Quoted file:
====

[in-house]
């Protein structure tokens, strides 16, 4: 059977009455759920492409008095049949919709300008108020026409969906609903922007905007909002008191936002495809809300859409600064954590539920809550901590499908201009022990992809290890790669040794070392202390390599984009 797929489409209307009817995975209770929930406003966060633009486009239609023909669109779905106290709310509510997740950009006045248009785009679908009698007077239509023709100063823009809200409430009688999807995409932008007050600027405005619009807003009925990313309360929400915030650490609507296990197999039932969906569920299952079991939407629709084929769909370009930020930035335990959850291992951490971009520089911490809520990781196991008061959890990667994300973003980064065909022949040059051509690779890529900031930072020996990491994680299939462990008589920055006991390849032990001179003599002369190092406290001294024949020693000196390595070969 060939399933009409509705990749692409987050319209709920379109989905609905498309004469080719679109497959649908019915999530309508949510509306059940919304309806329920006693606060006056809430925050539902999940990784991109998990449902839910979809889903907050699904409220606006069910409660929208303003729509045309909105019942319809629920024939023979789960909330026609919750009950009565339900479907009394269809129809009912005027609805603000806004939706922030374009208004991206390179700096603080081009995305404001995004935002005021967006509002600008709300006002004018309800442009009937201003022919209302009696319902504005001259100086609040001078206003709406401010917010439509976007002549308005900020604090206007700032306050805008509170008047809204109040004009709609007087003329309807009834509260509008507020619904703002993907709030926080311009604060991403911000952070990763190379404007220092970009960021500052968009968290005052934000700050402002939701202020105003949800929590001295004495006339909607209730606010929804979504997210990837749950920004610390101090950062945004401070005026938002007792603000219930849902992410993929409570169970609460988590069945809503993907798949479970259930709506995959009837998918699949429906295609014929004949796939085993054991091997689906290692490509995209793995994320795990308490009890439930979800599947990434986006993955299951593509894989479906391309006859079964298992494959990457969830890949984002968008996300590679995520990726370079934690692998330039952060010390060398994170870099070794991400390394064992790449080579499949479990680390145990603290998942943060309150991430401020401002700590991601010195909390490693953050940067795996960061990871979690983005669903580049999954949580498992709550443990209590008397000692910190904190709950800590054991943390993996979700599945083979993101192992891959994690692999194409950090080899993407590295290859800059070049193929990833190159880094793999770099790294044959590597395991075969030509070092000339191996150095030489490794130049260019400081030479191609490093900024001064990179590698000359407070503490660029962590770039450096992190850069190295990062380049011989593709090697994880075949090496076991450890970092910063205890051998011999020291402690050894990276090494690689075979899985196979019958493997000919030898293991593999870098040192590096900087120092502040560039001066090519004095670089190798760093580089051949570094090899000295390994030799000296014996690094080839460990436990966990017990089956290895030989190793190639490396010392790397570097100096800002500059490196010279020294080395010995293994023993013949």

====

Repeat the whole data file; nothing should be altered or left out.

[in-house]
């Protein structure tokens, strides 16, 4: 059977009455759920492409008095049949919709300008108020026409969906609903922007905007909002008191936002495809809300859409600064954590539920809550901590499908201009022990992809290890790669040794070392202390390599984009 797929489409209307009817995975209770929930406003966060633009486009239609023909669109779905106290709310509510997740950009006045248009785009679908009698007077239509023709100063823009809200409430009688999807995409932008007050600027405005619009807003009925990313309360929400915030650490609507296990197999039932969906569920299952079991939407629709084929769909370009930020930035335990959850291992951490971009520089911490809520990781196991008061959890990667994300973003980064065909022949040059051509690779890529900031930072020996990491994680299939462990008589920055006991390849032990001179003599002369190092406290001294024949020693000196390595070969 060939399933009409509705990749692409987050319209709920379109989905609905498309004469080719679109497959649908019915999530309508949510509306059940919304309806329920006693606060006056809430925050539902999940990784991109998990449902839910979809889903907050699904409220606006069910409660929208303003729509045309909105019942319809629920024939023979789960909330026609919750009950009565339900479907009394269809129809009912005027609805603000806004939706922030374009208004991206390179700096603080081009995305404001995004935002005021967006509002600008709300006002004018309800442009009937201003022919209302009696319902504005001259100086609040001078206003709406401010917010439509976007002549308005900020604090206007700032306050805008509170008047809204109040004009709609007087003329309807009834509260509008507020619904703002993907709030926080311009604060991403911000952070990763190379404007220092970009960021500052968009968290005052934000700050402002939701202020105003949800929590001295004495006339909607209730606010929804979504997210990837749950920004610390101090950062945004401070005026938002007792603000219930849902992410993929409570169970609460988590069945809503993907798949479970259930709506995959009837998918699949429906295609014929004949796939085993054991091997689906290692490509995209793995994320795990308490009890439930979800599947990434986006993955299951593509894989479906391309006859079964298992494959990457969830890949984002968008996300590679995520990726370079934690692998330039952060010390060398994170870099070794991400390394064992790449080579499949479990680390145990603290998942943060309150991430401020401002700590991601010195909390490693953050940067795996960061990871979690983005669903580049999954949580498992709550443990209590008397000692910190904190709950800590054991943390993996979700599945083979993101192992891959994690692999194409950090080899993407590295290859800059070049193929990833190159880094793999770099790294044959590597395991075969030509070092000339191996150095030489490794130049260019400081030479191609490093900024001064990179590698000359407070503490660029962590770039450096992190850069190295990062380049011989593709090697994880075949090496076991450890970092910063205890051998011999020291402690050894990276090494690689075979899985196979019958493997000919030898293991593999870098040192590096900087120092502040560039001066090519004095670089190798760093580089051949570094090899000295390994030799000296014996690094080839460990436990966990017990089956290895030989190793190639490396010392790397570097100096800002500059490196010279020294080395010995293994023993013949």